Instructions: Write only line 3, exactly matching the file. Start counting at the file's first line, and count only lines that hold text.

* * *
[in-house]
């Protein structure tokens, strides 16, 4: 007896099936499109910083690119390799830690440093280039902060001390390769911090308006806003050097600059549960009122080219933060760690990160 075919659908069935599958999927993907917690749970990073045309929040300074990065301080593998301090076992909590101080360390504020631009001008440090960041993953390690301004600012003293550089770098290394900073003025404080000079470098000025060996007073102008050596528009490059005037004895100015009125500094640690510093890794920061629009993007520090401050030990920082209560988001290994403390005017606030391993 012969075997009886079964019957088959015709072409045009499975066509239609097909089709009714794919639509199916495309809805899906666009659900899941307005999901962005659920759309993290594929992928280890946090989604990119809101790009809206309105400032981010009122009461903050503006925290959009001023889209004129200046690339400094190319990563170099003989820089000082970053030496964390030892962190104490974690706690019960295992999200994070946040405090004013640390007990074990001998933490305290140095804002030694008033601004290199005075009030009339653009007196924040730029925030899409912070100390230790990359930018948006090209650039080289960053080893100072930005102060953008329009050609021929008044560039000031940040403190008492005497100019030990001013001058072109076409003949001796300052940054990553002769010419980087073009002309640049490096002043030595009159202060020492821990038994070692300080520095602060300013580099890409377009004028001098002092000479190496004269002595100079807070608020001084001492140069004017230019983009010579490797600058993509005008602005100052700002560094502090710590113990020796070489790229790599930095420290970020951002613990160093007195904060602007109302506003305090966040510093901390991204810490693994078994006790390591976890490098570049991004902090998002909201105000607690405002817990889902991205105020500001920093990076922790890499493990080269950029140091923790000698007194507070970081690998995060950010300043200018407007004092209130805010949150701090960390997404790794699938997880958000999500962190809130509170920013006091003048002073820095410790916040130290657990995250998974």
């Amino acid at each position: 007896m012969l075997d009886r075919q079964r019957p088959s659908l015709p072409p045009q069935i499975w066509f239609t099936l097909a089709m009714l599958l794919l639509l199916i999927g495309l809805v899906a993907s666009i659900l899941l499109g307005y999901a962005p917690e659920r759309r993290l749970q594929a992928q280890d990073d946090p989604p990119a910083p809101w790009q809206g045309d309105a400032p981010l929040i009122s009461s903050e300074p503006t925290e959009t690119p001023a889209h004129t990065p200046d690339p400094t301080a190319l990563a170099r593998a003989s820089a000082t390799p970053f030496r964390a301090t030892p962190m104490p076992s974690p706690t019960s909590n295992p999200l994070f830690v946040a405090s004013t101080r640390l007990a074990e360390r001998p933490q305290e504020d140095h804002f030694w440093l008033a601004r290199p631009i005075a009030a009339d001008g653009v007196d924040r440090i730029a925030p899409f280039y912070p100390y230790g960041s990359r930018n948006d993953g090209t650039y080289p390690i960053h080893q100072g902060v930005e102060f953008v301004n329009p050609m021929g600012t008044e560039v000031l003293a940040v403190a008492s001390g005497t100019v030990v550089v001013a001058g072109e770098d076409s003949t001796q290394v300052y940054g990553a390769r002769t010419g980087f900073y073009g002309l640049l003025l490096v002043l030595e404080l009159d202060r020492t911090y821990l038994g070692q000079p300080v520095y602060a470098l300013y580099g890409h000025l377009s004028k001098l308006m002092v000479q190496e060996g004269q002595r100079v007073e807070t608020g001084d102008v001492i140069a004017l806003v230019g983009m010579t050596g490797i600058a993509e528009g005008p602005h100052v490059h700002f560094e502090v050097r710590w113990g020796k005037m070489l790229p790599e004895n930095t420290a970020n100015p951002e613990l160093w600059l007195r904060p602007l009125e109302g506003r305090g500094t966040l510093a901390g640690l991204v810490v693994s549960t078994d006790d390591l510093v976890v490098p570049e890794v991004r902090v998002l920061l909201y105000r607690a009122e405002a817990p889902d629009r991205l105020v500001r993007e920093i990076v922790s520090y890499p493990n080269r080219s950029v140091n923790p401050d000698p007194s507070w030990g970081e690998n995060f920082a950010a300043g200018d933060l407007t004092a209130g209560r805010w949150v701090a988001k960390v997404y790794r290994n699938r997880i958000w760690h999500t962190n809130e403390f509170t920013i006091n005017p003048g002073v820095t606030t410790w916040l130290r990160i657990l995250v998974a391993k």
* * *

């Amino acid at each position: 007896m012969l075997d009886r075919q079964r019957p088959s659908l015709p072409p045009q069935i499975w066509f239609t099936l097909a089709m009714l599958l794919l639509l199916i999927g495309l809805v899906a993907s666009i659900l899941l499109g307005y999901a962005p917690e659920r759309r993290l749970q594929a992928q280890d990073d946090p989604p990119a910083p809101w790009q809206g045309d309105a400032p981010l929040i009122s009461s903050e300074p503006t925290e959009t690119p001023a889209h004129t990065p200046d690339p400094t301080a190319l990563a170099r593998a003989s820089a000082t390799p970053f030496r964390a301090t030892p962190m104490p076992s974690p706690t019960s909590n295992p999200l994070f830690v946040a405090s004013t101080r640390l007990a074990e360390r001998p933490q305290e504020d140095h804002f030694w440093l008033a601004r290199p631009i005075a009030a009339d001008g653009v007196d924040r440090i730029a925030p899409f280039y912070p100390y230790g960041s990359r930018n948006d993953g090209t650039y080289p390690i960053h080893q100072g902060v930005e102060f953008v301004n329009p050609m021929g600012t008044e560039v000031l003293a940040v403190a008492s001390g005497t100019v030990v550089v001013a001058g072109e770098d076409s003949t001796q290394v300052y940054g990553a390769r002769t010419g980087f900073y073009g002309l640049l003025l490096v002043l030595e404080l009159d202060r020492t911090y821990l038994g070692q000079p300080v520095y602060a470098l300013y580099g890409h000025l377009s004028k001098l308006m002092v000479q190496e060996g004269q002595r100079v007073e807070t608020g001084d102008v001492i140069a004017l806003v230019g983009m010579t050596g490797i600058a993509e528009g005008p602005h100052v490059h700002f560094e502090v050097r710590w113990g020796k005037m070489l790229p790599e004895n930095t420290a970020n100015p951002e613990l160093w600059l007195r904060p602007l009125e109302g506003r305090g500094t966040l510093a901390g640690l991204v810490v693994s549960t078994d006790d390591l510093v976890v490098p570049e890794v991004r902090v998002l920061l909201y105000r607690a009122e405002a817990p889902d629009r991205l105020v500001r993007e920093i990076v922790s520090y890499p493990n080269r080219s950029v140091n923790p401050d000698p007194s507070w030990g970081e690998n995060f920082a950010a300043g200018d933060l407007t004092a209130g209560r805010w949150v701090a988001k960390v997404y790794r290994n699938r997880i958000w760690h999500t962190n809130e403390f509170t920013i006091n005017p003048g002073v820095t606030t410790w916040l130290r990160i657990l995250v998974a391993k």